Because climate change often causes alterations in the abundance of many other organisms, such as food plants, disease vectors, predators and competitors, extinction scenarios involving climate change can be diverse and involve many different mechanisms.

Although still unproven, the “overkill hypothesis” is a plausible explanation and should be given serious consideration. However, the reader needs to be wary of the political agenda of both some of its supporters, and the dubious conclusions that they derive from it, as well as the detractors, and simply not wanting to toss confusion into the game of horse breeding or authenticating blood-lines.

Conclusion or A Beginning

The modern-day American, like humans everywhere, are passionate horse lovers. The fossil record’s revelation to us all, that our very own continent is the ancient motherland of horses, has deepened the already strong emotions that we all feel toward horses, and strengthens Our-Bonds, that we indeed have with these extraordinary animals.

One example is the recent interest we Americans show for saving various species of Old World horses from extinction. This is developed to authenticate and bring concerns that such species occurred in North America, are closely-related to horses that existed centuries ago.

Some people, such as myself, strongly suggest introducing these species back into America, and to set all the wild horses in captivity, back onto America’s Public Lands – and for legitimate reasoning of not only historical nature, supported via current fossil records, but of value to All American’s, and the Iconic principles that do exist, whether or not our government reaffirms such situations or not. It is indeed a controversial proposal that is being studied more closely and debated (Donlan 2005; Oliviera-Santos and Fernandez 2010; Cox 2014; Cox 2009; Simson-Cox 2008; Stenson 2006).

There is no doubt we see a soul mate, a natural symbol of our own love for freedom, with deep and ancient roots in our own America – We are the Owners of America and the Wild Horses, and not the government nor any others that represent our behalf, and certainly not just the ranchers.

At the same time, the older fossil records are sobering, make no doubt of this situation. They had created revelation of the horse’s extinction in North America eight thousand years ago, and certainly reminded us today of the vulnerability of all nature and the need to make environmental protection a high priority. Even though current fossil records are showing us something different, extinction did not take place, even more sobering is the fact of how misinformation played such a roll within the current attempted demise of the wild horses on Public Lands.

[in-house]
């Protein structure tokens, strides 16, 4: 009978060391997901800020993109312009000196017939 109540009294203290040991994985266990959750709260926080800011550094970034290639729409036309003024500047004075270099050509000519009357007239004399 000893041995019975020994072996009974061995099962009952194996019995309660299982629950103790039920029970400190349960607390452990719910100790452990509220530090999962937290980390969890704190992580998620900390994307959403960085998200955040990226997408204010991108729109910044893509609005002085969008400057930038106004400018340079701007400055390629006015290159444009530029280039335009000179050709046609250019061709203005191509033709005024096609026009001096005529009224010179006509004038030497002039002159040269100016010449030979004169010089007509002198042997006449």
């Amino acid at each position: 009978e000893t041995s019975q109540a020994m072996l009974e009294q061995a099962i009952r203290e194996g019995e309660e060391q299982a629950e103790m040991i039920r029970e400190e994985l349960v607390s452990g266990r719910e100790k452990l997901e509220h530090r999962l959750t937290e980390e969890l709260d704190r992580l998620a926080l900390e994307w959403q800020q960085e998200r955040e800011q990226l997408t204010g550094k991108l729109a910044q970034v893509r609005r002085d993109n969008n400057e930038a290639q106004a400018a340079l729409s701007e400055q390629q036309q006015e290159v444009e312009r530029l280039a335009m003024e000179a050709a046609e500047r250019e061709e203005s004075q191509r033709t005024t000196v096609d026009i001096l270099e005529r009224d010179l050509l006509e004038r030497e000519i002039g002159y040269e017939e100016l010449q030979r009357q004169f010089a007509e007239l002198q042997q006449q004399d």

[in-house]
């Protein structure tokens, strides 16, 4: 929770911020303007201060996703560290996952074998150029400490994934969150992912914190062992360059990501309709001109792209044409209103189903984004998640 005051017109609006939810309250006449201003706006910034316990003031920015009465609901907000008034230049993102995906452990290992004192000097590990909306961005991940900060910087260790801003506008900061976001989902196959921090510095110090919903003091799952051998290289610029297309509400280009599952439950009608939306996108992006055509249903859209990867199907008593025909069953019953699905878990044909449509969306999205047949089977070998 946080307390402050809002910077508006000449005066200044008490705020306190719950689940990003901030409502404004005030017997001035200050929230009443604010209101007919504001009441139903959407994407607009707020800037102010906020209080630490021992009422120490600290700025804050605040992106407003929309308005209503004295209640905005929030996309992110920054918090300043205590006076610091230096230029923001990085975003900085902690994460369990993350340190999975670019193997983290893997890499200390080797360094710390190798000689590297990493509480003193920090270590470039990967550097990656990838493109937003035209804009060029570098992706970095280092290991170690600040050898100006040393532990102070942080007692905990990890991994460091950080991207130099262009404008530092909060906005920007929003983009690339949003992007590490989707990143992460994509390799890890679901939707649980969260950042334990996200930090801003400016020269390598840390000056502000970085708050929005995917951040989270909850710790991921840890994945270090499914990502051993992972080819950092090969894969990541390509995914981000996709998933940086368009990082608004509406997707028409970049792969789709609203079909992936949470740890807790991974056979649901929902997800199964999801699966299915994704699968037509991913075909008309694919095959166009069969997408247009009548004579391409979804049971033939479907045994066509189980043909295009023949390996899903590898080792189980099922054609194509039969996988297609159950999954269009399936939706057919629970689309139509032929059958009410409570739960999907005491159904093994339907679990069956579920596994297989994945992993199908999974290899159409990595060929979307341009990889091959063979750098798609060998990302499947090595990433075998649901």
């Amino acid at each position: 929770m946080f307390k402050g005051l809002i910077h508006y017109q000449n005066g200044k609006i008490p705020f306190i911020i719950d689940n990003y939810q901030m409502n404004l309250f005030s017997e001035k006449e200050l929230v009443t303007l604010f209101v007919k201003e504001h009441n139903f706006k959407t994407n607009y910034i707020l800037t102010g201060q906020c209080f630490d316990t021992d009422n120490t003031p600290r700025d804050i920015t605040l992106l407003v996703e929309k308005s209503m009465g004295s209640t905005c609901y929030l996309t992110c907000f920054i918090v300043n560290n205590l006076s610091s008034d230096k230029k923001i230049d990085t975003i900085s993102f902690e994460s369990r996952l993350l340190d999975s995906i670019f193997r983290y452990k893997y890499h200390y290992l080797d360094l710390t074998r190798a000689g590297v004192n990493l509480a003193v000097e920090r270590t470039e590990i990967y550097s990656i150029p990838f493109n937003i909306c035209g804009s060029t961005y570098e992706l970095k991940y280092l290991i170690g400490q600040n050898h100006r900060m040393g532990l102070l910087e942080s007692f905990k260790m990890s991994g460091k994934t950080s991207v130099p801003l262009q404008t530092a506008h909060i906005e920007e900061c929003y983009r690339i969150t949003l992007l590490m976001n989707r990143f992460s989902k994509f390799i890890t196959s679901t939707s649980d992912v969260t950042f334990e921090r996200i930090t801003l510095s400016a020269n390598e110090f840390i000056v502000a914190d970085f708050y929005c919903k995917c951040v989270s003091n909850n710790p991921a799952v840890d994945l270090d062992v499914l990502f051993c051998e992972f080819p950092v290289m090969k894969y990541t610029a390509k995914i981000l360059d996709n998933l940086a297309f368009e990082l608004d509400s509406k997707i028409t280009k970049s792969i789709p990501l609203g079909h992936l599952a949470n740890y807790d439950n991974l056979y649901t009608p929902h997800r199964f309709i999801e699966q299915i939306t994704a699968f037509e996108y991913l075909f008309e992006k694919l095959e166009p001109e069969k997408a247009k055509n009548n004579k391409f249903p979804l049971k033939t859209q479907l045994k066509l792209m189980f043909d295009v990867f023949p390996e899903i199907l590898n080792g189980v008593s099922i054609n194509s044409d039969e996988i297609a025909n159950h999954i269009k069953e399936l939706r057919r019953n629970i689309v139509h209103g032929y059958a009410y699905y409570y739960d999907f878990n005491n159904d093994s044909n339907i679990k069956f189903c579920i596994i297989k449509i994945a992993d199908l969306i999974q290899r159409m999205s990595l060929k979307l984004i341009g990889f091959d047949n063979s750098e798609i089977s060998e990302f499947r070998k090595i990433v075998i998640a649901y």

Currently, this priority still exists, but now the priority of not only Humane Conduct, but developing the truth out of current Fossil Records, in a time when our own government in America has turned against the very people they are supposedly representing, and pay them to do so – thereby, throwing legitimate science, fossil records, and truthfulness into the wind. True American’s will not allow this façade to happen much longer . . .

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References and Readings:

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Posted by on December 29, 2015 in Uncategorized

 

America’s Wildlife: Cityward or Landward in 2016 – Have We Learned Nothing?

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“A cardinal whistling spring to a thaw but later finding himself mistaken, can retrieve his error by resuming his winter silence. A chipmunk, emerging for a sunbath but finding a blizzard, has only to go back to bed. But a migrating goose, staking two hundred miles of black night on a chance of finding a hole in a lake, has no easy chance for retreat. His arrival carries the conviction of a prophet who has burned his bridges.” – Aldo Leopold, A Sand County Almanac . . .

Decades ago I worked at a paper-mill, located along the Columbia River in the Pacific Northwest. Unknown by me at the time, I was a craftsman, and as artisans often do, we learn from just about everything we come in contact with.  Whether or not it may become beneficial, no matter, as the objective is not of a contrived mind-set what so ever, but of unlimited curiosity.  But it was, within this instance, certainly beneficial and ideological.

I worked in a section called Magnifite. Trees had already been received in another section of the mill, chipped-up in yet another section, four to sixteen tons of chips at a time, and brought to one of four huge chip tanks, 4 to 5 stories-tall, and called Digesters – and myself watching the charts and gauges. Chemicals were then included such as bromides, sulfurs, etc., to break the woodchips down into processable fibers, or pulp, to eventually become a paper product – for example, butcher wrap paper, toilet paper, paper towels, grocery bags, etc. and all at the end of the process.

“It has come to the point we are outsmarting ourselves. Is education possibly the process of trading awareness for things of lesser worth? The goose who trades his, is soon a pile of feathers.” — Aldo Leopold

My job was to receive the pulp, which was sent to a wash, then to several different areas in the paper mill for further processing. The equipment in the mill was old. A couple of the Digesters, in raised relief steel lettering from that era, was “Built 1911” as seen on each side. Some of the measuring equipment for the holding tanks much newer, but not much. But at least the equipment I worked with, Foxboro Capacity Charts mostly, were very accurate for their age.

Often at the beginning of a shift I would make radical adjustments to the input and output of fiber product, or pulp. Of course, this upset the process entirely. But I was young, wanted things to run smoothly, and in my aggressive attempts to do so, in reality, it did not.